This is typical not only for Nakh languages, but also for other Caucasian languages. Sevortian (1968) notes the following aspect:

In pair-formed words, qualitatively homogeneous or the same concepts are connected, with the result that value of a paired word can be significantly expanded against the meanings of elements connected in a pair, while the content of a new concept, expressed in a paired word, is not qualitatively different from the content of the original concepts. In all its varieties, a paired word, without making significant changes to the meanings of words connected in a pair, always expands the scope of the original concepts, covering all concepts related to a given series, or expressing their majority, intensity. (p. 284)

Purpose of the Study

1. To continue the scientific discussion on the problem of complex words such as: friend-fellow, sadness-grief,: truth-verity; daar-malar "food", cad-1ayg "dishes" , etc.

2. Illustrate signs of vocabulary in these formations.

Research Methods

Description of the methods used to carry out the study. The work used a classification method, a descriptive method, an opposing method, a modeling method, translation techniques, linguistic experiments and other techniques and methods of linguistic analysis which are widely used by all researchers working with materials of specific languages or language groups.

 At the same time, it is necessary to highlight a typological comparison method used in this study, which proved to be effective not only when comparing languages of different genetic and structural affiliations. In researches devoted to one language or group of languages, the studies often provide an opportunity to reveal and explain such facts and peculiarities of the studied language that could not be detected without such a background.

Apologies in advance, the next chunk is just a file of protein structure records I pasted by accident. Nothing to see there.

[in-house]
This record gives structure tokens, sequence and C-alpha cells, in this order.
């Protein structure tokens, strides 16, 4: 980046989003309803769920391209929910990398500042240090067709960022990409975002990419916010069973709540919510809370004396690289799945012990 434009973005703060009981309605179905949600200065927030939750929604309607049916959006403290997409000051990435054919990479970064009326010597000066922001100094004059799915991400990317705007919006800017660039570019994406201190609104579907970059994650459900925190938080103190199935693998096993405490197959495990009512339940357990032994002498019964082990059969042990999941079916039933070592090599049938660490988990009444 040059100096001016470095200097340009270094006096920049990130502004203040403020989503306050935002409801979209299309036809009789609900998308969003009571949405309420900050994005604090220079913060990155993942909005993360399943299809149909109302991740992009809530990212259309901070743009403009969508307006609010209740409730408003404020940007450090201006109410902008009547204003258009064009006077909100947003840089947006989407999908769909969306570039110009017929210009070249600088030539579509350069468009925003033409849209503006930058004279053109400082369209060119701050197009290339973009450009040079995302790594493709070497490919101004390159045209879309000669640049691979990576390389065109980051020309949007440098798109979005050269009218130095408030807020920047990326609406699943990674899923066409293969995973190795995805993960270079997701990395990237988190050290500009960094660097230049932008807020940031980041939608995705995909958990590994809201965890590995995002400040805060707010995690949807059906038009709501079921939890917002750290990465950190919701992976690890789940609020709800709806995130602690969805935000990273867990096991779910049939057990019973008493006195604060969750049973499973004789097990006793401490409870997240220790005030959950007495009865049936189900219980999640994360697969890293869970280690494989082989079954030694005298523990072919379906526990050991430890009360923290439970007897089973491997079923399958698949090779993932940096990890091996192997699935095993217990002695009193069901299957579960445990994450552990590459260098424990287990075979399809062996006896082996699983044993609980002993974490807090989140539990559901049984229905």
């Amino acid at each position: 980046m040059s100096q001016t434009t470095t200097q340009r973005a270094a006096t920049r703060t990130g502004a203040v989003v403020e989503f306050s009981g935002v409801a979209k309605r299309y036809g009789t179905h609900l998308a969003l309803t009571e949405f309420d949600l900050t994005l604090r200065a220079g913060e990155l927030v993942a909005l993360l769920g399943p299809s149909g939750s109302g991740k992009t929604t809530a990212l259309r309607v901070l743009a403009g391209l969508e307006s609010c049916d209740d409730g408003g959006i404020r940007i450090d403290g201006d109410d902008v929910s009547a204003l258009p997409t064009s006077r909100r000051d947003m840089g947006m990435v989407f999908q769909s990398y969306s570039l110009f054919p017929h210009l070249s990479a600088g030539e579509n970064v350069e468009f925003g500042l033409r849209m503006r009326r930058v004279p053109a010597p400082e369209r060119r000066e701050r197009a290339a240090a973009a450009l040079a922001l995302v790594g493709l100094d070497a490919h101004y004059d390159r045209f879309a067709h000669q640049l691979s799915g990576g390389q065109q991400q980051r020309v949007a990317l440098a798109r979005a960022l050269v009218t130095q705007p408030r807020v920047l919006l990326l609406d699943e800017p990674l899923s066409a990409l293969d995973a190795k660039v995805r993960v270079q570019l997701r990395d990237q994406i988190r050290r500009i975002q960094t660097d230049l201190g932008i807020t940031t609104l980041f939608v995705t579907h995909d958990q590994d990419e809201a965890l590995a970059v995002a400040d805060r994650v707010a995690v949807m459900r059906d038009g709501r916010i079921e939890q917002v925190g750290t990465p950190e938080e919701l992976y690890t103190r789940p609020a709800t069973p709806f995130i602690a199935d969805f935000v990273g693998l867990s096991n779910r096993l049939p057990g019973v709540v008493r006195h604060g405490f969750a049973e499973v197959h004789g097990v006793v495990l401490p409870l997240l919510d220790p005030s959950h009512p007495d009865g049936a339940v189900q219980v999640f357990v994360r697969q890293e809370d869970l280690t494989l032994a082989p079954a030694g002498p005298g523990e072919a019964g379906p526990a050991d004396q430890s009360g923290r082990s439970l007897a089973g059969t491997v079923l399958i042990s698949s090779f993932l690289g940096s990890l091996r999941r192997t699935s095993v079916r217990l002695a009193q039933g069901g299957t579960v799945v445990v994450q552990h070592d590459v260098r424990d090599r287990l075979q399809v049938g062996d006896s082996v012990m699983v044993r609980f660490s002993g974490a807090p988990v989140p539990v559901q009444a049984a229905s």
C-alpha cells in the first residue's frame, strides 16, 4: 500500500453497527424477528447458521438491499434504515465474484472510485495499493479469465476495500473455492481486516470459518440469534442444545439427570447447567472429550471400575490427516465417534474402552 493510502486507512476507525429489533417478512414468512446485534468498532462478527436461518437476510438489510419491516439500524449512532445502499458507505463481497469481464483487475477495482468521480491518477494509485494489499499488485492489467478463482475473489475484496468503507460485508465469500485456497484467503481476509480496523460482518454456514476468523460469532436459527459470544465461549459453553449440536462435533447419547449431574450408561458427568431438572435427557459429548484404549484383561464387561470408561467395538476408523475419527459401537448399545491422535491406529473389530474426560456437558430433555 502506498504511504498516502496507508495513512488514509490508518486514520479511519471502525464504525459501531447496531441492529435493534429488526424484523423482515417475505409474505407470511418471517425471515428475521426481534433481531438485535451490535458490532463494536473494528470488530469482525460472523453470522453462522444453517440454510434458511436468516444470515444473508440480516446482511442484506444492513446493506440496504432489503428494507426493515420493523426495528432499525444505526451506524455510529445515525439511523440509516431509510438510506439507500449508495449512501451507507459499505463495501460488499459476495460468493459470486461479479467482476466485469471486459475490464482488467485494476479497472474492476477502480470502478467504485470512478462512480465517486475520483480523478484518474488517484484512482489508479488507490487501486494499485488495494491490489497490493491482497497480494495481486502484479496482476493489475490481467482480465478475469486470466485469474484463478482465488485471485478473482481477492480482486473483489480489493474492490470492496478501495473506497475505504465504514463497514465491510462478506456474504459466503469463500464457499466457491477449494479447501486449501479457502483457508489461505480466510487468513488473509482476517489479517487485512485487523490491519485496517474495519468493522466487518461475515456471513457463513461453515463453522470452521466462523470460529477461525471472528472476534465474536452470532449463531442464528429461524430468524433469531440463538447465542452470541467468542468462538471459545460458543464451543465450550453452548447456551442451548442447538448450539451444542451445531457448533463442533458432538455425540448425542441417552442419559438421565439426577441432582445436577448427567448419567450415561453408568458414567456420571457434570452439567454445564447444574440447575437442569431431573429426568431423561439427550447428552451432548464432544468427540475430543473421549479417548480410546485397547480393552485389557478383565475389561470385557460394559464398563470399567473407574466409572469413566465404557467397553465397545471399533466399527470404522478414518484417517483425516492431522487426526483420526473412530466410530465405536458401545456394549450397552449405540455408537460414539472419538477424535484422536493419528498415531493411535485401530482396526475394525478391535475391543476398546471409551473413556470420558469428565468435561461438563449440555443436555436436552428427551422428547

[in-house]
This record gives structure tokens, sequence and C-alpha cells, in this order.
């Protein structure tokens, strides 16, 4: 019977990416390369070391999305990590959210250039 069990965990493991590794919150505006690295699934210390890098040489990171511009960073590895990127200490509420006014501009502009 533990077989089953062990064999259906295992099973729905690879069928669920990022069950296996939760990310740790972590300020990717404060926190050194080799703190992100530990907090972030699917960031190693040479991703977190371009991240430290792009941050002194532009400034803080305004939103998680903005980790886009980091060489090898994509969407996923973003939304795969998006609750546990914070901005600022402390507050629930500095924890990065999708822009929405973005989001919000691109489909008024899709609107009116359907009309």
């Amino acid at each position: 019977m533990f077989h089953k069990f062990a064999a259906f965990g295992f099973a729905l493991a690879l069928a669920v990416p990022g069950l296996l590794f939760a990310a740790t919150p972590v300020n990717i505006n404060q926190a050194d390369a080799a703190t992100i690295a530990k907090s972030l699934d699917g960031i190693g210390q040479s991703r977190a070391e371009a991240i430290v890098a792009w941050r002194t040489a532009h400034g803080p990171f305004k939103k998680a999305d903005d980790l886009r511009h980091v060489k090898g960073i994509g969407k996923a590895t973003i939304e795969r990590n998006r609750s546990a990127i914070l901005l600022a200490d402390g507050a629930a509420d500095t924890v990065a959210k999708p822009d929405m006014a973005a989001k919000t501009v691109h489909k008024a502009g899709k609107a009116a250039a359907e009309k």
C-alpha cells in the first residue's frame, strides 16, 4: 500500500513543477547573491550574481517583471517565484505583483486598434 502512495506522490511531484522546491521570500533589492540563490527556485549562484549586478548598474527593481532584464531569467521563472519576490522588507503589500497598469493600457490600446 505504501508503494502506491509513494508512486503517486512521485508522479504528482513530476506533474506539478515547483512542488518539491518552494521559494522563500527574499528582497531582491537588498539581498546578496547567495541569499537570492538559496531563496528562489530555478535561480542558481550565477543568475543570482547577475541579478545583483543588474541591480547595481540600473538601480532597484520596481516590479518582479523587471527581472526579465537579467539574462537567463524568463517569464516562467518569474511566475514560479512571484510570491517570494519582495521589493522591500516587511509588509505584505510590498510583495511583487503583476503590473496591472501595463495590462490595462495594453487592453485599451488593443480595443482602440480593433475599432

Findings

The results obtained in this study: in the Chechen language and in general in Nakh languages, the most productive vocabulary models (they are also recognized as the oldest) are:

a) reduplications (repetition of the root or stem of the word): sikh-sikha “quickly, often”, idda-idda “oncoming”, etc.;

b) models of formation of paired words: kouch-macha “clothes”, tukha-siskal “food”, etc.

The main semantic peculiarity of complex words is that the overall value of a composite word is determined by a number of various factors, one of which is the nature of intertwining of component values, which in turn follows from the lexical meanings of the parts, which also determine the type of composite word. Reproducibility of a compound word implies the existence of a “nomenandum”, that is designations with its help of an undifferentiated concept, whereas the phrase has a dismembered onomasiological structure.

Conclusion

Word formation by reduplication (repetition) is an independent subtype of word formation and is a part of a phrase as its constituent. The final act in formation of reduplicative is doubling of the foundations that is their addition. The value of association (re-formation) is considered to be word-building. A reduplicative word-educational model is characterized by the following peculiarities: components can be represented by the basics of significant, rarely - service parts of speech, pseudomorphs, one basis of a significant part of speech, and one pseudomorphic basis, sound and image-supporting bases. The latter are the most productive ones.

In Nakh languages, these formations are considered as copulative and belong to the category of complex words with a composing relation of components. Among them are the main structural and semantic types of paired words (nouns): 1) synonymous; 2) antonyms; 3) associative.

References

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21 January 2020

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Cite this article as:

Suleybanova*, M., Bakhaeva, L., & Khabusieva, Т. (2020). Composite Words With Component Composition In Russian And Chechen Languages. In D. Karim-Sultanovich Bataev, S. Aidievich Gapurov, A. Dogievich Osmaev, V. Khumaidovich Akaev, L. Musaevna Idigova, M. Rukmanovich Ovhadov, A. Ruslanovich Salgiriev, & M. Muslamovna Betilmerzaeva (Eds.), Social and Cultural Transformations in the Context of Modern Globalism, vol 76. European Proceedings of Social and Behavioural Sciences (pp. 2993-2999). Future Academy. https://doi.org/10.15405/epsbs.2019.12.04.403